NBA Draft Profile: Kansas' Joel Embiid

NBA Draft Profile: Kansas' Joel Embiid
June 25, 2014, 3:00 pm
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Joel Embiid, 7-foot-1 center, Kansas

2013-14 stats: 11.2 PPG, 8.1 RPG, 2.6 BPG, .626 FG%

A high-level recruit, though not considered elite out of high school after playing organized basketball for just three years, Embiid emerged as the consensus top prospect in the draft during his lone year at Kansas. Blessed with tremendous agility, advanced footwork, shot-blocking prowess, a nice shooting touch and fantastic potential as a whole, the protégé of fellow Cameroon native and current NBA player Luc Richard Mbah a Moute has elicited comparisons to some of the great centers in basketball history. However, a late-season back injury and more recently, foot surgery, have resulted in concerns over the former volleyball player’s long-term health.

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Career highlights: As a freshman, Embiid averaged 11.2 points, 8.1 rebounds and 2.6 blocked shots per game, while shooting a gaudy 62.6 percent from the field. The Big 12 defensive player of the year, a second team all-league selection, a member of the conference’s all-newcomer team and a second team All-American, some of his better performances included a 12-point, 12-rebound, five-block outing against San Diego State and a 13-point, 11-rebound, eight-block effort against Oklahoma State. But Embiid’s season was cut short due to the aforementioned back ailment prior to the conference tournament, a reoccurrence of an injury that happened in high school.

Strengths: Possessing terrific timing, length, quickness and athleticism, Embiid is an outstanding defensive presence, with the ability to cover a lot of ground in a hurry and a bit of an edge to him physically. He’s not a finished product offensively, but has better-than-expected shooting range, excellent low-post footwork, a soft touch and can run the floor in transition. While he could stand to bulk up more, Embiid already has a solid frame and doesn’t shy away from contact, which enhances his rebounding prowess and is encouraging because of how short of a time he’s been playing the sport.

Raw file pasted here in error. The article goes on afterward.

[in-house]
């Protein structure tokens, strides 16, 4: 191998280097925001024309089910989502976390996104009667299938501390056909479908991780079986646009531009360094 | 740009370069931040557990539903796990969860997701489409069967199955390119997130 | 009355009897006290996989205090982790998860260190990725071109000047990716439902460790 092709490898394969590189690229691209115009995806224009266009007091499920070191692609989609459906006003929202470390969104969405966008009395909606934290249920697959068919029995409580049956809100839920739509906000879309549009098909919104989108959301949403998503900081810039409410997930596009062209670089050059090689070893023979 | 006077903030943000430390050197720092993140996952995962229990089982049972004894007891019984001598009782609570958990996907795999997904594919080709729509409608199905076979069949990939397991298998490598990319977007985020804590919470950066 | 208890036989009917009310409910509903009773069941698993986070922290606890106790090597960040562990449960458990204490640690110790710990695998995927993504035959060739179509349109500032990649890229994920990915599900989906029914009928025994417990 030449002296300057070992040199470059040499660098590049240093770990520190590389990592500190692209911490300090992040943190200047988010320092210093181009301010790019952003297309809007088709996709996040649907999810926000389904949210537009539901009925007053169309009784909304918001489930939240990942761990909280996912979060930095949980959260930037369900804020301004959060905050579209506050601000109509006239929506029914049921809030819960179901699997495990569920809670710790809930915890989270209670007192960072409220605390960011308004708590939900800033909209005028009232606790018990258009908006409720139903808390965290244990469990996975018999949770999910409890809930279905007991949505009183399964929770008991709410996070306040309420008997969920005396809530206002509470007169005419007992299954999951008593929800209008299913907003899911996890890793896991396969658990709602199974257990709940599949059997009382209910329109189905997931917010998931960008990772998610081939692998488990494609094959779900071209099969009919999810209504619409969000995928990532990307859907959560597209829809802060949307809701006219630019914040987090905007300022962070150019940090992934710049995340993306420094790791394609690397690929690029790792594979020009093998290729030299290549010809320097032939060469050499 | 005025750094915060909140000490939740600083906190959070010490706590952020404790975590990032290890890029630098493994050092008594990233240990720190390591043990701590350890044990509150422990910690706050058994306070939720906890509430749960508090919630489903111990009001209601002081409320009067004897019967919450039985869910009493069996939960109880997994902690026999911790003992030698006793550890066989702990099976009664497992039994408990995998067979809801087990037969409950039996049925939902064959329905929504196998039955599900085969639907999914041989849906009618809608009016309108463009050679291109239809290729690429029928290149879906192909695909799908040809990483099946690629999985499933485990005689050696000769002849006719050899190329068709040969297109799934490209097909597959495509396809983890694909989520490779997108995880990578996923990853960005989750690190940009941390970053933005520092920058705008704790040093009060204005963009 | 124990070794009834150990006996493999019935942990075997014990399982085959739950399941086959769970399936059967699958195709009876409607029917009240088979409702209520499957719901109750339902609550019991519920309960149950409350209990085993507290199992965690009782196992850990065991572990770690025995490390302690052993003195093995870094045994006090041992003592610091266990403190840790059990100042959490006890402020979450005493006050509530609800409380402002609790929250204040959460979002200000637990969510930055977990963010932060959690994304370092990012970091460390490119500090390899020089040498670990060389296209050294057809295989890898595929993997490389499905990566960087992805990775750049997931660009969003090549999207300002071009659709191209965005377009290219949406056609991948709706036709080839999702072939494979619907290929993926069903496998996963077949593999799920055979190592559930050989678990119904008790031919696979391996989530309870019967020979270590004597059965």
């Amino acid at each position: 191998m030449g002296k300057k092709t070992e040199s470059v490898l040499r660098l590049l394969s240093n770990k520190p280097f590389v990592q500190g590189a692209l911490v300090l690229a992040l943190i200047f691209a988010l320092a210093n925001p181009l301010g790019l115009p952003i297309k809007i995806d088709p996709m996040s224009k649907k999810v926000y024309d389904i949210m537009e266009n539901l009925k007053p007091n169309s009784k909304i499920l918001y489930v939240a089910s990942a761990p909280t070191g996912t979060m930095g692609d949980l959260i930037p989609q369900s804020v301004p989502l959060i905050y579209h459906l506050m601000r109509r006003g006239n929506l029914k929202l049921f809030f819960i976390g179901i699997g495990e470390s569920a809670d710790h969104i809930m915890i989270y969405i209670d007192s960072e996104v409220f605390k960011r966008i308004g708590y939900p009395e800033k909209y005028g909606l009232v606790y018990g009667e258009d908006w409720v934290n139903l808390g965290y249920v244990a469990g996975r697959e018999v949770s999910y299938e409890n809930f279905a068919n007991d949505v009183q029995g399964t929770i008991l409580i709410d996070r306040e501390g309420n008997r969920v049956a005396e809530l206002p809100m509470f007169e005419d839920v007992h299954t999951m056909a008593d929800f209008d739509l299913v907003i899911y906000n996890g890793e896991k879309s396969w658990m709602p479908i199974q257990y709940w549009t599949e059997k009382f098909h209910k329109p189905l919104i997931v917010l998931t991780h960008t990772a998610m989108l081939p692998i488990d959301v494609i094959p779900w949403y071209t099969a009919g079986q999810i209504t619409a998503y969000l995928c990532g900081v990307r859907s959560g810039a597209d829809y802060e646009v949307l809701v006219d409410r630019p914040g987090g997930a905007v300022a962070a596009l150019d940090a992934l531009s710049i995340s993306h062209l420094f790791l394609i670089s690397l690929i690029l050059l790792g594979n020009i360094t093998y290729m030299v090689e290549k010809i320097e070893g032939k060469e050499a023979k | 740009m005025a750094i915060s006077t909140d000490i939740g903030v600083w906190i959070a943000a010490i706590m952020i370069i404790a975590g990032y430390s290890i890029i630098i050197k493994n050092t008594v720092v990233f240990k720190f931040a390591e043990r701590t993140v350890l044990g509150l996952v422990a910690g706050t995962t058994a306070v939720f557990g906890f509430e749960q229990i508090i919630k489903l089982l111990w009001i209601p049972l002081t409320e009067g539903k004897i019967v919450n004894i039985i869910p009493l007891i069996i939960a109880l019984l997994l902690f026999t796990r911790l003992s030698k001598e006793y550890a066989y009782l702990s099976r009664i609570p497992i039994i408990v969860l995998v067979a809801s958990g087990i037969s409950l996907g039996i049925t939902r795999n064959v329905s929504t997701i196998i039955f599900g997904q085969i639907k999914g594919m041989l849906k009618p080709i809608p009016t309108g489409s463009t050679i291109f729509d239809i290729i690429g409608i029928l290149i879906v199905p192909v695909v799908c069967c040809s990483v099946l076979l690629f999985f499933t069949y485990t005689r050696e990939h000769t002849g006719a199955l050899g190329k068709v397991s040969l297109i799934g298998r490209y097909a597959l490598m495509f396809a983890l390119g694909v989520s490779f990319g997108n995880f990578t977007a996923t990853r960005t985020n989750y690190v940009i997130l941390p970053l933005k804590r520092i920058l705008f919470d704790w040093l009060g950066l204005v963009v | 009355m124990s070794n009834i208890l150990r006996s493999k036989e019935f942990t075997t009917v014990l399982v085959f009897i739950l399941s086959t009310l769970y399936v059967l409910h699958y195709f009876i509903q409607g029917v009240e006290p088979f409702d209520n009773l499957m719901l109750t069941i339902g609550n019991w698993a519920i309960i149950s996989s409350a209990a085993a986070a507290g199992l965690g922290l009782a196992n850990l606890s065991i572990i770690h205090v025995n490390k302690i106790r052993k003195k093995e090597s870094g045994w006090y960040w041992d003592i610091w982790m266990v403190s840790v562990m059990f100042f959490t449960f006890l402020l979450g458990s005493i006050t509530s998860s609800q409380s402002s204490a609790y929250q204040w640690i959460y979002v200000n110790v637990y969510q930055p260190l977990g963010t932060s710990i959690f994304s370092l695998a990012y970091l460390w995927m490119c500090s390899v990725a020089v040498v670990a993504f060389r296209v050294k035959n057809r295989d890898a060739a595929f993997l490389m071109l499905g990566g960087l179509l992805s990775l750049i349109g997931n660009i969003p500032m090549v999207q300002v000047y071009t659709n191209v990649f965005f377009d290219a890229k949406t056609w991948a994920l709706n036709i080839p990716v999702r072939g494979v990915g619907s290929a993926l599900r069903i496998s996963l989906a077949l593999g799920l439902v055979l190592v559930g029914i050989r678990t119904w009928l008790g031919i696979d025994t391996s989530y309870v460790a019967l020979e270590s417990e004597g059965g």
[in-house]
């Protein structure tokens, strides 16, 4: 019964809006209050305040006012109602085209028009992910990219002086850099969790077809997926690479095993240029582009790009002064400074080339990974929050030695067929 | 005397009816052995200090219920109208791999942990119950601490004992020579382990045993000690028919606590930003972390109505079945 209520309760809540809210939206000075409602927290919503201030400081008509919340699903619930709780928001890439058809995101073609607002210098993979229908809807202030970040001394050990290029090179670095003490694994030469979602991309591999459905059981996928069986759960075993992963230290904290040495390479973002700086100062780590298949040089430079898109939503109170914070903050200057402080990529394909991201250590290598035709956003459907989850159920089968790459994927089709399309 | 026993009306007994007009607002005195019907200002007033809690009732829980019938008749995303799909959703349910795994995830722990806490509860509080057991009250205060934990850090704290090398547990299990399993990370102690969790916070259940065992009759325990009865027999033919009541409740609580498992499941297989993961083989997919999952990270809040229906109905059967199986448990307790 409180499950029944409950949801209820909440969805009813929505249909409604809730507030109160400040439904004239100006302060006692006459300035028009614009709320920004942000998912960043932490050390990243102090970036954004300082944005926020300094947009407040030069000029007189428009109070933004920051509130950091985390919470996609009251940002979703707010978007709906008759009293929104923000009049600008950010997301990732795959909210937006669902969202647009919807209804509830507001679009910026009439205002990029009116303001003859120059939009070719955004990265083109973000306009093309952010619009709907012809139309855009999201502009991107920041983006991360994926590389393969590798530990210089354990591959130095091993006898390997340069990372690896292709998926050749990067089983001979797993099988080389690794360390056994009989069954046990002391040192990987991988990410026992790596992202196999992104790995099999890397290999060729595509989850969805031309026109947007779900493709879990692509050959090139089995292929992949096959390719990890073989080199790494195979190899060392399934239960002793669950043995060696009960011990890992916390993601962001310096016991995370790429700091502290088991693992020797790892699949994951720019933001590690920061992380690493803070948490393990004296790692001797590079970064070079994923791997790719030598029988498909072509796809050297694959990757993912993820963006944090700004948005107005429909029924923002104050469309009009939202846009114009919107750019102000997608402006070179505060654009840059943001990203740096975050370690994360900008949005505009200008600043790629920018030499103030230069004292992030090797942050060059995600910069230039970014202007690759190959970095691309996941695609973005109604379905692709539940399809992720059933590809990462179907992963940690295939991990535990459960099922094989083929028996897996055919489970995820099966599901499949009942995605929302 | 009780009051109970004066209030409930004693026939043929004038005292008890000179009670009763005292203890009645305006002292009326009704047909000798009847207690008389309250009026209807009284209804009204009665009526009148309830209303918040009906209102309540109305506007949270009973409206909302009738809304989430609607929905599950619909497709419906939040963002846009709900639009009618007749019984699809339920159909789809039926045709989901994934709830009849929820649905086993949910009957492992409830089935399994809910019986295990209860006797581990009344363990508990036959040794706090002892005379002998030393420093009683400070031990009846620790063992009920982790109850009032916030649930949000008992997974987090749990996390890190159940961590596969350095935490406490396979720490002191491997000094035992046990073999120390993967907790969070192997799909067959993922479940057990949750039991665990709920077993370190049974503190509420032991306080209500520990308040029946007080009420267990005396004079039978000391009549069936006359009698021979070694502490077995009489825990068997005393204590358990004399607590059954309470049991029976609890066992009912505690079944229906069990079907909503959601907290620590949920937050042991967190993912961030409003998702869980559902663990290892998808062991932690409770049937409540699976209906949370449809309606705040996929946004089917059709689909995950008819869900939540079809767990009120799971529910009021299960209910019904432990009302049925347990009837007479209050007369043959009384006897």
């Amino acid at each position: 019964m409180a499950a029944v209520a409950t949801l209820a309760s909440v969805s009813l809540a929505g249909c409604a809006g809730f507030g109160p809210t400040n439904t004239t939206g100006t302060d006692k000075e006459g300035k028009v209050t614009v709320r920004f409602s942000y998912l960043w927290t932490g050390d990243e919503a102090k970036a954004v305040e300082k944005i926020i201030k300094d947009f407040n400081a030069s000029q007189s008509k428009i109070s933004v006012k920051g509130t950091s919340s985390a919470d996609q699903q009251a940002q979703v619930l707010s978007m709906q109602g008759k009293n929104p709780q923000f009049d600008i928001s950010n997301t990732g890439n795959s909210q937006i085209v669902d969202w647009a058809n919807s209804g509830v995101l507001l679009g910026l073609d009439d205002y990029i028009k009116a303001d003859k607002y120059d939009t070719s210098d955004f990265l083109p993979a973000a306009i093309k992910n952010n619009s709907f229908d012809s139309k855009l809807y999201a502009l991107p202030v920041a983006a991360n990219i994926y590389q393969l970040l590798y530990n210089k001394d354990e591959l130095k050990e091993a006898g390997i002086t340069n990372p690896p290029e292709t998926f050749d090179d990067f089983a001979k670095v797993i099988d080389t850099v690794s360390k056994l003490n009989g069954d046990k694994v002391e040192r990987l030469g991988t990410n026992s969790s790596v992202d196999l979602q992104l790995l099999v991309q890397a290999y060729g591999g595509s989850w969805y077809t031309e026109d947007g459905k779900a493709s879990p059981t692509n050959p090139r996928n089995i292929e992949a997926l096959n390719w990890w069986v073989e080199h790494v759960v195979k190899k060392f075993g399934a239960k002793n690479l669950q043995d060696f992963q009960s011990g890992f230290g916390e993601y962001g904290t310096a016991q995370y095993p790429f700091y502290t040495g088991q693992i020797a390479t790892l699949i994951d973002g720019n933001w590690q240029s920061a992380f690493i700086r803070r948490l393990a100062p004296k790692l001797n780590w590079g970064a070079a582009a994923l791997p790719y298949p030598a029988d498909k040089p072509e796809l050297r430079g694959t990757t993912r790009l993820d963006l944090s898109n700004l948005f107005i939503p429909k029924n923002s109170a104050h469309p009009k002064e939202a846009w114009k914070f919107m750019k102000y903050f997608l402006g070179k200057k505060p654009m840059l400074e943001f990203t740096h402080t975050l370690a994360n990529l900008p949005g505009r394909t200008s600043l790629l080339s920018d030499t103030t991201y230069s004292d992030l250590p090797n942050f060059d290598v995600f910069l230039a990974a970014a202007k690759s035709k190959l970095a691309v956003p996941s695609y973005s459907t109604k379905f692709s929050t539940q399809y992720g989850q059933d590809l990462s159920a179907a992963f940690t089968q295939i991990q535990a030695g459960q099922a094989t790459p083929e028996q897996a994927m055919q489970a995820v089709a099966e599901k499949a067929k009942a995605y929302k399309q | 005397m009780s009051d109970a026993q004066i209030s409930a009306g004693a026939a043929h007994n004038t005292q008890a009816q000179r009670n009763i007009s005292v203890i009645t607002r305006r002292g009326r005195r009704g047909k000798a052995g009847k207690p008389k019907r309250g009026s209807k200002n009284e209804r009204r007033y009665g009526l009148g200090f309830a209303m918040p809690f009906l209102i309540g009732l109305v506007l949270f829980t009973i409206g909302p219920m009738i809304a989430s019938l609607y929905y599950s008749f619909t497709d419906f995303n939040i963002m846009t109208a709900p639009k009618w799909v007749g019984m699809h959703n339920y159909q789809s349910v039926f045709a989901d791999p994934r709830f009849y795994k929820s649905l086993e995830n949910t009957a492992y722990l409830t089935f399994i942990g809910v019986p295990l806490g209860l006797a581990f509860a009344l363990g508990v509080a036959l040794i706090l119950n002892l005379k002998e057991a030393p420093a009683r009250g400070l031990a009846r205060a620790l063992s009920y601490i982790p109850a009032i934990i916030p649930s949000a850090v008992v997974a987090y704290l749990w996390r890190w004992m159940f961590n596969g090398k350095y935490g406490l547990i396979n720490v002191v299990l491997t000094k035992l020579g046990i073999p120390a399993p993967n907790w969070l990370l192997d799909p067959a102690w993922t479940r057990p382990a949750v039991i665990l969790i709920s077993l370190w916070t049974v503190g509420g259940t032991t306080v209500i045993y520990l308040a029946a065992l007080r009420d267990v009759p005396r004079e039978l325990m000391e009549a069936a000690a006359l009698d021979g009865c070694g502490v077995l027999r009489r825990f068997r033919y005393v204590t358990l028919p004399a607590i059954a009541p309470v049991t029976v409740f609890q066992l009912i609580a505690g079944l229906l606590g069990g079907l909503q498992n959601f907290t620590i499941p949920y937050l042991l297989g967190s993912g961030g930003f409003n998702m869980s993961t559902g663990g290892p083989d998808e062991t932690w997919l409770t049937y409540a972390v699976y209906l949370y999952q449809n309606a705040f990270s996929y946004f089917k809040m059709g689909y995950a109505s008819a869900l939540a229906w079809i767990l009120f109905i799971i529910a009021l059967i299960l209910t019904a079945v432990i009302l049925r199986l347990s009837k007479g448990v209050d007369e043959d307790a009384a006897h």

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Weaknesses: Obviously the biggest downside to Embiid is his health situation, as his history of back injuries was already enough of a concern, but adding a fractured foot to the equation has left many observers believing that he could be an injury-prone player at this early stage of his career. As far as his actual ability, he has a tendency to foul unnecessarily, let emotions affect him on the court and will need to add more strength in order to battle in the paint at the next level. Offensively, he still can further polish his game, find a consistent go-to scoring move and be more of a consistent factor on that side of the ball.

Draft projection: Once slotted to be the top overall pick, nobody is quite sure how far Embiid will slide as a result of his foot injury, which will keep him out of action in summer league and at least a large portion of next season, if not all of it, but he could be drafted as early as third to Philadelphia and as late as the Lakers at No. 7. Assuming he can stay healthy, Embiid will immediately become an upper-echelon defensive presence and should be able to contribute as a scorer and rebounder. In time, if indications of his burgeoning shooting range and post-up game are accurate, he could also develop into a top-tier center offensively, making for a complete package that’s hard to fathom, but has the potential to be very special.